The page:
The National Institute of Population and Social Security Research does not take into consideration other external factors when putting out this data. Suicide, car accidents, homocide, and emmigration are all factors that contribute to the population stats and they are not being considered at all

Utter bollocks. You don't even need to be able to read Japanese to see that their population projections include a whole range of factors including mortality (aka death) and population movements.

http://www.ipss.go.jp/site-ad/index_english/esuikei/ppfj2012.pdf

One reason that is often overlooked is the riduculous laws that we have regarding divorce. Many japanese guys have said to me personally that one of the reasons they don't want to get married is for fear of a divorce which could get very messy.

Don't know where you are getting your misinformation. Divorce can be messy anywhere. I speak from experience. In Japan if both parties agree you can divorce just by going to the city or ward office and filling out a form. This is far and away the most common type of divorce in Japan.

The zaibatasu themselves are to blame for this

The term zaibatsu is wildly anachronistic and has been since the late 1940s when the American occupation broke up the zaibatsu.

Incidentally, the main point of this article is rather old news. The pattern described in this article was first noted in 1996 (20 years ago) in 結婚の社会学―未婚化・晩婚化はつづくのか by 山田昌弘. Bit late to be getting worked up about it now.

-3 ( +3 / -6 )

The term zaibatsu is wildly anachronistic and has been since the late 1940s when the American occupation broke up the zaibatsu.

Sure it is, but if you think for one moment that they were broken up you are mistaken. However that aside here, I used the term instead of writing out all the big business conglomerates that make it difficult for women to return to the work place because of their policies.

High relative to where? Japanese divorce rates are mid-range by European standards.

This isnt a comparison game, and FYI Europe doesnt count in this discussion, bringing it up is rather ignorant as well seeing as how culturally speaking the views toward marriage and divorce are light years different and the national laws between the two regarding citizenship and other issues are day and night different.

You do not know much about Japan, the culture, and the people to be making a comparison like this to support whatever point you were trying to make.

0 ( +1 / -1 )

This isnt a comparison game, and FYI Europe doesnt count in this discussion, bringing it up is rather ignorant as well seeing as how culturally speaking the views toward marriage and divorce are light years different and the national laws between the two regarding citizenship and other issues are day and night different.

"High" is a relative and comparative term. Europe is not a unit when it comes to nationality laws and those pertaining to marriage and divorce.

You do not know much about Japan, the culture, and the people to be making a comparison like this to support whatever point you were trying to make.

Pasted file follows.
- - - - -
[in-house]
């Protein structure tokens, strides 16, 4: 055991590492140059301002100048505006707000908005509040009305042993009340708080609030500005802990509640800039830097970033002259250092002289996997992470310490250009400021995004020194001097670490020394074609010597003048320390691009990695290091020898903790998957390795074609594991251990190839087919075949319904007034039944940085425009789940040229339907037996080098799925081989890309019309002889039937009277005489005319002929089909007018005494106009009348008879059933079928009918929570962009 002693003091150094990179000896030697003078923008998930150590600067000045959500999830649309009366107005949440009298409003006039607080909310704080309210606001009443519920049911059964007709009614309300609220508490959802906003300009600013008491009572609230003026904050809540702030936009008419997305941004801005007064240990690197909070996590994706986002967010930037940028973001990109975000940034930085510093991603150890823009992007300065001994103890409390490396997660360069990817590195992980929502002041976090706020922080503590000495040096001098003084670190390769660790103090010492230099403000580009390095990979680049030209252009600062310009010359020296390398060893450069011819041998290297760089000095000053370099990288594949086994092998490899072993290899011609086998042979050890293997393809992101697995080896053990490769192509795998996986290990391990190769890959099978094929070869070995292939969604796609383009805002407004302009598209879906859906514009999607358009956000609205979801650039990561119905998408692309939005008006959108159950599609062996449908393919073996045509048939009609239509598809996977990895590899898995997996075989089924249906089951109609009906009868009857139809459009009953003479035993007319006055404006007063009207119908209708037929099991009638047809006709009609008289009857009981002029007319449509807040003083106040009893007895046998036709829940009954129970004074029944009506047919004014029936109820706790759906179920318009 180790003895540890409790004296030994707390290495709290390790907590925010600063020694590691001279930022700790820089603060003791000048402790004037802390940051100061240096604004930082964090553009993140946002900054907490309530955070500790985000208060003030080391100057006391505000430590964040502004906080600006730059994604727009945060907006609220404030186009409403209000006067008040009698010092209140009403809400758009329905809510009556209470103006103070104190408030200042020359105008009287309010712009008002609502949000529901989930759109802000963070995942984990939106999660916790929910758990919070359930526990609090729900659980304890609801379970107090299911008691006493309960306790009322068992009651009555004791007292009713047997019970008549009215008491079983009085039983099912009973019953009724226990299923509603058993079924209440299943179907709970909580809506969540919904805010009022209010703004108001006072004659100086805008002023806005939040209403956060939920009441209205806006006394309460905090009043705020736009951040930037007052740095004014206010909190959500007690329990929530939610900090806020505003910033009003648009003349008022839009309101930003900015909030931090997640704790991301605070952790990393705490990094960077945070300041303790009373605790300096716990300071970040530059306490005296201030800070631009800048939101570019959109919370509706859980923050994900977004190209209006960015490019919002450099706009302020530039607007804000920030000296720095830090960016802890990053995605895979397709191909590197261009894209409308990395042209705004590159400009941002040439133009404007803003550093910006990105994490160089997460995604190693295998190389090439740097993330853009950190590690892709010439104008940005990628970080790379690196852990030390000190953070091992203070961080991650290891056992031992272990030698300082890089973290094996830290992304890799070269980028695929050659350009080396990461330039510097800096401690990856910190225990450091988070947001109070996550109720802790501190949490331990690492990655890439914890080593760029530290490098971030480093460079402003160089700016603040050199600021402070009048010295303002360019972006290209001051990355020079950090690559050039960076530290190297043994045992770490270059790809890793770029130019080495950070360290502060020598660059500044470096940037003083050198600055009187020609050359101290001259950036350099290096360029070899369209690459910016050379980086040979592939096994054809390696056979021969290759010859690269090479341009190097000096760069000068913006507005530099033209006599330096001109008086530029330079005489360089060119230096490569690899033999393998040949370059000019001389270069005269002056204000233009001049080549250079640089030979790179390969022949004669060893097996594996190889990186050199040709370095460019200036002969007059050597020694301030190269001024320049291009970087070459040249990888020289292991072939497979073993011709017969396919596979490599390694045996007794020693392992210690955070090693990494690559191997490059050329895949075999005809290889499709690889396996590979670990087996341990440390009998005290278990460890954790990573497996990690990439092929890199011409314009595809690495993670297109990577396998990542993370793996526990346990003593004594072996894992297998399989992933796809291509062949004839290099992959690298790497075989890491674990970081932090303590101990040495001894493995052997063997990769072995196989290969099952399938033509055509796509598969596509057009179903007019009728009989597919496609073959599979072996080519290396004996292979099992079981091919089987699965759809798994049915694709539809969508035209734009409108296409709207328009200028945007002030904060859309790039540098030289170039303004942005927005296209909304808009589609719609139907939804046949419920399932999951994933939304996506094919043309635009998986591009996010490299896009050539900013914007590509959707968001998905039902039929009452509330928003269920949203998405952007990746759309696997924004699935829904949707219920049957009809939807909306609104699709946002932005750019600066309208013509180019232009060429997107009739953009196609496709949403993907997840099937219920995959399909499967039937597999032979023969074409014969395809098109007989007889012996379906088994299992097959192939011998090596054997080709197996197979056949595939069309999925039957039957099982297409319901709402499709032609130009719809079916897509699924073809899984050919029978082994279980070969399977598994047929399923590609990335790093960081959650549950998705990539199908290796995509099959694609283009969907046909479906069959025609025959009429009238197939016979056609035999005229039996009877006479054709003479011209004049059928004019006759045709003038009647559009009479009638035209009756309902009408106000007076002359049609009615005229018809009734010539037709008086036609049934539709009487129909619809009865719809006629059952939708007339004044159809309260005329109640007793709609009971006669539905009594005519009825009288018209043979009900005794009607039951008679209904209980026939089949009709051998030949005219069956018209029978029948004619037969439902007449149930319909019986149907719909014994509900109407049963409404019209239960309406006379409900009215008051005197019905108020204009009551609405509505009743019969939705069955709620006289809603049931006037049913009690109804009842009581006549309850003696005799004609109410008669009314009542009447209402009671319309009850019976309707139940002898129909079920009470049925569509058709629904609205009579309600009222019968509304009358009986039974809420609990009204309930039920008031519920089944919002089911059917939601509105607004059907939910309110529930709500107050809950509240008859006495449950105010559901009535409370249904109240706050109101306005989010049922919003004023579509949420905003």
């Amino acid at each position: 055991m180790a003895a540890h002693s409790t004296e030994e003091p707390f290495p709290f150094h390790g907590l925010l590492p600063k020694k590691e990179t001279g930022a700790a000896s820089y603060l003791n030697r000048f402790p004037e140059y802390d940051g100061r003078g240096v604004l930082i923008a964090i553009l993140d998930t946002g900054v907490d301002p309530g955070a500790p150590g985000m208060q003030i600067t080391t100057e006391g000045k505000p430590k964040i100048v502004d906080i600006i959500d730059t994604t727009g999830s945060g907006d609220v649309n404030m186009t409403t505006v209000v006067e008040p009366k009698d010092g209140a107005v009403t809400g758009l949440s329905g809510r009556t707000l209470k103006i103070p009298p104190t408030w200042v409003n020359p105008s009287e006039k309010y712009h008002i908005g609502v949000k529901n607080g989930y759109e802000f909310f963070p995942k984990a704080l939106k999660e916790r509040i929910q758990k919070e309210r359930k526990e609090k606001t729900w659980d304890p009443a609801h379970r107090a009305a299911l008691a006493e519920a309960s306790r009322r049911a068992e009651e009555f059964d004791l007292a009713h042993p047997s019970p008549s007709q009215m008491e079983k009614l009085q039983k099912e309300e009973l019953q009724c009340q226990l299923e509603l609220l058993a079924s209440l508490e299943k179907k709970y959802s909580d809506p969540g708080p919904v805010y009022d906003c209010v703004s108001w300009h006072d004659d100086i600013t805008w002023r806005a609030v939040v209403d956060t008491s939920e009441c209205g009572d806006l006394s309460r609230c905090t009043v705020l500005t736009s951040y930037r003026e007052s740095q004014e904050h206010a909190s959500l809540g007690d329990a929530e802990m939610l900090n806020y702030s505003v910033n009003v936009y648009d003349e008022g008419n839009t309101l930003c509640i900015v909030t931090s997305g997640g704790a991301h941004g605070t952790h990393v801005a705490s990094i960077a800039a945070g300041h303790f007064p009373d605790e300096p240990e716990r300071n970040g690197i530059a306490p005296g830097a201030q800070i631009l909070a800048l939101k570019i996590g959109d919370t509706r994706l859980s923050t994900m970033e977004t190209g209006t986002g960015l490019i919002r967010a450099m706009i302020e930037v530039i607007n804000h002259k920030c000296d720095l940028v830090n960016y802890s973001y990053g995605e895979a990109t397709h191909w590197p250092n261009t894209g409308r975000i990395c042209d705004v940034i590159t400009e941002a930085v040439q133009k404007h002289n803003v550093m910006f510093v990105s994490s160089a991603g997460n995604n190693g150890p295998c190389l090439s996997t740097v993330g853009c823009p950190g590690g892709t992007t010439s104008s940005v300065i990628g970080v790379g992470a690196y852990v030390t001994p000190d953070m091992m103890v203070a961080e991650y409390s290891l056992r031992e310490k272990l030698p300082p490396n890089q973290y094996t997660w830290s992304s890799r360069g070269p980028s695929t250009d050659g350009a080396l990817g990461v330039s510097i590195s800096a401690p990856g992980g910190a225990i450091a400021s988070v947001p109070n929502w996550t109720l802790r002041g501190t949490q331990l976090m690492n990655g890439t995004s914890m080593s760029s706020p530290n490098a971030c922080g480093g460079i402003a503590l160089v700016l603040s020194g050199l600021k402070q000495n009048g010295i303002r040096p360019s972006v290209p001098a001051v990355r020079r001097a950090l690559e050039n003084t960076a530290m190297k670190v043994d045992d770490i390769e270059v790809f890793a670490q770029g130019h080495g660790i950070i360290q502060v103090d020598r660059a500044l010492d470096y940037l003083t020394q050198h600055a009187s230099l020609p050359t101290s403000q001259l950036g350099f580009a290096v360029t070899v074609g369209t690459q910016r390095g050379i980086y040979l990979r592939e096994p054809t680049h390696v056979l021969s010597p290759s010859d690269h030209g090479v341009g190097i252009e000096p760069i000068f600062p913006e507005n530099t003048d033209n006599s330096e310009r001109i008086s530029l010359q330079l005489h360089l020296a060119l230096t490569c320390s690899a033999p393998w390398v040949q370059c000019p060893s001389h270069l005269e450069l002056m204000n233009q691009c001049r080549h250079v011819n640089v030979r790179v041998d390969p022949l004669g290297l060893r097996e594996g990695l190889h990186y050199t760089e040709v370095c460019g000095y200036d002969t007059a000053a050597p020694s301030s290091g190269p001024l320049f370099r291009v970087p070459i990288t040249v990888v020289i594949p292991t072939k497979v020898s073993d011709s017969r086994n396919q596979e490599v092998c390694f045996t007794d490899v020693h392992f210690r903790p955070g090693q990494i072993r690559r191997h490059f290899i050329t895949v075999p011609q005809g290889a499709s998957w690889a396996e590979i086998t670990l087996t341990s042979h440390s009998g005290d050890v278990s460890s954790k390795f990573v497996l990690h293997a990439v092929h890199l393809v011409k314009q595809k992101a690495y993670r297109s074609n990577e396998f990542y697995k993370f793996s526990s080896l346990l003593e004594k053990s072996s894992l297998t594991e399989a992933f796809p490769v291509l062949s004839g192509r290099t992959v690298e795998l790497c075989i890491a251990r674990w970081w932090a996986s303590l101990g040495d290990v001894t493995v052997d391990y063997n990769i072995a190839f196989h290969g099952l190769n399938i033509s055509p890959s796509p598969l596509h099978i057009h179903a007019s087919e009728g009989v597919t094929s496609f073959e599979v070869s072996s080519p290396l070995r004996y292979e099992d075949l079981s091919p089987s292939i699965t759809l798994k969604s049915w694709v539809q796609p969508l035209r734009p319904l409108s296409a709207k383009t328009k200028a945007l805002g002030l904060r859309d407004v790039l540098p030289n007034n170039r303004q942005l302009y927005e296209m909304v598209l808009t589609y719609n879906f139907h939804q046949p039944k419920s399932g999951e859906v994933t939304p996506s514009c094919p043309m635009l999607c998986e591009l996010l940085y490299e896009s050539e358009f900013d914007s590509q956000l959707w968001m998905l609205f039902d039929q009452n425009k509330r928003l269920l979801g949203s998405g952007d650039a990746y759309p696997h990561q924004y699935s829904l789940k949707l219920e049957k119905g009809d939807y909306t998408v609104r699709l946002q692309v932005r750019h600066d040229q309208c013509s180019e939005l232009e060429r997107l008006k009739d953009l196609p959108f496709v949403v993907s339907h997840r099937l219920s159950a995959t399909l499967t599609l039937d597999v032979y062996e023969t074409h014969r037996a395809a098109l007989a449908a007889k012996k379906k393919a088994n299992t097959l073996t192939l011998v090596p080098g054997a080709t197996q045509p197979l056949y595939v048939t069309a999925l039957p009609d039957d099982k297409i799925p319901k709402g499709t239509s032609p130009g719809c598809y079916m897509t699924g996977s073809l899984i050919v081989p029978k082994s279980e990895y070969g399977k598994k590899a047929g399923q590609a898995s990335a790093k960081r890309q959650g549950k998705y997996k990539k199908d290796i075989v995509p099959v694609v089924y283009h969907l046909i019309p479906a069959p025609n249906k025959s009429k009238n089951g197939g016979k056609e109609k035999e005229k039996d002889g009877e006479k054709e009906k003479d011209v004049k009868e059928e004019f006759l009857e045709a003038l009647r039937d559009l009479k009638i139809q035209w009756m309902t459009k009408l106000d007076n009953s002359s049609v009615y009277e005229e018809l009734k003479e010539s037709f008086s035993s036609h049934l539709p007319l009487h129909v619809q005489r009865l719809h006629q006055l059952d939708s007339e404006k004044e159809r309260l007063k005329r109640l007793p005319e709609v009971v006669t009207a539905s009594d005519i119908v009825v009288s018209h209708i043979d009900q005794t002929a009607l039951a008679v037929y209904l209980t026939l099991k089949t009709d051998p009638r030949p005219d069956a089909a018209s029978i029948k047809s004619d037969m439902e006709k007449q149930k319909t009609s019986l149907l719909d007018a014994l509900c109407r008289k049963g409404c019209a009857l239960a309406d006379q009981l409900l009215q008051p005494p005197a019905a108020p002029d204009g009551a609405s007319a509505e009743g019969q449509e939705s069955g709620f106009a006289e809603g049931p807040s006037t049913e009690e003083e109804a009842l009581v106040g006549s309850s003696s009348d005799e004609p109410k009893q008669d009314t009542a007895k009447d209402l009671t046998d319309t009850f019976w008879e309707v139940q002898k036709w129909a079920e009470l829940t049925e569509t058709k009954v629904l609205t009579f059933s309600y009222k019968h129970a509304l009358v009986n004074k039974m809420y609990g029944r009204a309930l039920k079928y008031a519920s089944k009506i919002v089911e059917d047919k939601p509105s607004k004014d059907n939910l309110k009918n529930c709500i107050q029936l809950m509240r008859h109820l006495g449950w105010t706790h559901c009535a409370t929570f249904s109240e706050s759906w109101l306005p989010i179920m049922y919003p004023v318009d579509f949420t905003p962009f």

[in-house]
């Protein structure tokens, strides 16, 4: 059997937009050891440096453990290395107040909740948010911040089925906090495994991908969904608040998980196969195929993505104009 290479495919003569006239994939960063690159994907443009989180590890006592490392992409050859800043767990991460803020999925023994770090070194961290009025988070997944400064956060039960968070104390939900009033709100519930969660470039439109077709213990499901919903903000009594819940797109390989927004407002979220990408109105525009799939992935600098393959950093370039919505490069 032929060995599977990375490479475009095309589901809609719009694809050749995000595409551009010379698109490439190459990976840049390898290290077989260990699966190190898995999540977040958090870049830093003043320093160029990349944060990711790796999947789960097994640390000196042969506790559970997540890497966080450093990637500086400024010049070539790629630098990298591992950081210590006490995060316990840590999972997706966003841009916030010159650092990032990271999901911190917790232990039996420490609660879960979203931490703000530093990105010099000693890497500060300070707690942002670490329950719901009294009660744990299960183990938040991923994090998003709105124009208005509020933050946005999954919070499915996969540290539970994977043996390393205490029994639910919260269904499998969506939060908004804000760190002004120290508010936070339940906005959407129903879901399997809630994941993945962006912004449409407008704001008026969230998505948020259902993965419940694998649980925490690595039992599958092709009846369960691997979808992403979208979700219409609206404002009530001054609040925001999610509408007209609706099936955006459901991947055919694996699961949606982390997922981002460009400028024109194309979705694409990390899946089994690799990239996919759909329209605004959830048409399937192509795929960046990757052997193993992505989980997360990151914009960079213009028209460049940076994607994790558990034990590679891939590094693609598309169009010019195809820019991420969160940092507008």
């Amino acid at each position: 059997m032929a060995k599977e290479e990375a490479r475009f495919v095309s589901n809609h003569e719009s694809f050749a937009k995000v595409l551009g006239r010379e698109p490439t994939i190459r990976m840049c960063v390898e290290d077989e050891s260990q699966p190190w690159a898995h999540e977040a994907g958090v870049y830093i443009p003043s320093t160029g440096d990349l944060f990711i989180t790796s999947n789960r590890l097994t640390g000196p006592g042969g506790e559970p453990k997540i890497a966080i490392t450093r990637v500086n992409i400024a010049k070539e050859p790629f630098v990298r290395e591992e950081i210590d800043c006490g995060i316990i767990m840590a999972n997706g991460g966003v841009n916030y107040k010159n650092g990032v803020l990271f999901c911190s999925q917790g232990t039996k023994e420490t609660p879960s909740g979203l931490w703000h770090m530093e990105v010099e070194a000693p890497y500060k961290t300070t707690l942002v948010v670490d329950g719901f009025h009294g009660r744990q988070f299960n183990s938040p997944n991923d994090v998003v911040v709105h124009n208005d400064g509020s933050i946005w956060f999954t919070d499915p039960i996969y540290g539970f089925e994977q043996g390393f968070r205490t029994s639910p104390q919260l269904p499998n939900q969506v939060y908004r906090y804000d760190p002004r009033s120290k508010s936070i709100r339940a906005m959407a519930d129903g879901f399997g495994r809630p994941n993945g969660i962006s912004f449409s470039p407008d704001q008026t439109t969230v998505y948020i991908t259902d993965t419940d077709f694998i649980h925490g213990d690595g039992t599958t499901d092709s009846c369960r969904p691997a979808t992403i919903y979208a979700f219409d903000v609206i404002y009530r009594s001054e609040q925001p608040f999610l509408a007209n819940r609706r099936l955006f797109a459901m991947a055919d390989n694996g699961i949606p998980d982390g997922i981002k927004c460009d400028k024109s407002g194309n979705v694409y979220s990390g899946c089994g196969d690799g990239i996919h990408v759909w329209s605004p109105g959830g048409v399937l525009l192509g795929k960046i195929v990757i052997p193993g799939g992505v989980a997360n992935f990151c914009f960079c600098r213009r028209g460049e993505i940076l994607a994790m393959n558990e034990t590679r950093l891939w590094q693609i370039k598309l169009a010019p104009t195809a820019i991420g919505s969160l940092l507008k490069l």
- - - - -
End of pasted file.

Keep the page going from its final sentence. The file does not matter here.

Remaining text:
Not much at all. Only the tiny bit of knowledge one gets from living here twenty-five years, doing a PhD in modern Japanese history, and teaching comparative sociology for the better part of two decades. That and living in a European country for eight years.

-1 ( +3 / -4 )

No, the posters here that worry about there being only 70 or 80 million Japanese really needn't worry. Everyone will have more space and more calm to enjoy their lives more.....

0 ( +0 / -0 )

Well they'll be overjoyed when the consumption tax goes up. Meanwhile the wealthy oyajis responsible for decreasing it will form committees to ponder the nation's low birth rate.

2 ( +2 / -0 )

At least we can look forward to real estate prices dropping, says the morbid voice in my head.

1 ( +1 / -0 )

After reading this article marriage here sounds more like a business contract.

How can a guy ever trust a woman who is checking on his wallet? The thought in itself stresses guys out.

Perhaps thats the reason why women here prefer americans and europeans instead. Pathetic souls!

2 ( +2 / -0 )

After reading this article marriage here sounds more like a business contract.

Marriage based purely on love is mostly a Western construct. For most of the world, marriage has been akin to a business contract. It was the way of ensuring lineage continues, by creating a strong partnership of two people who were able to work together to raise children.

Japan traditionally hasn't been so different. They have shifted more towards love in the past decades, but it's not so long ago that arranged marriages were the standard here (my mother-in-law had an arranged marriage). Even now, there is a dowry of sorts whereby the bride's family pays money to provide support at the start of the marriage, since their daughter will now be taken care of and become part of the groom's family.

How can a guy ever trust a woman who is checking on his wallet?

What does that have to do with trust?

The thought in itself stresses guys out.

Western guys. Japanese guys expect it.

-2 ( +1 / -3 )

Perhaps thats the reason why women here prefer americans and europeans instead.

Except that they don't, of course. Of the total of 6046 Japanese women who married non-Japanese men in 2013 (the latest year for which Wiki gives figures) 2543 married Asians; 393 married South Americans, 1405 married men from the US or UK, and 1705 married men from 'other countries'. Meanwhile in 2010 (the latest year for which the government gives figures) 670,007 Japanese women married Japanese men. A ratio of well over 100:1 in favour of home-grown men.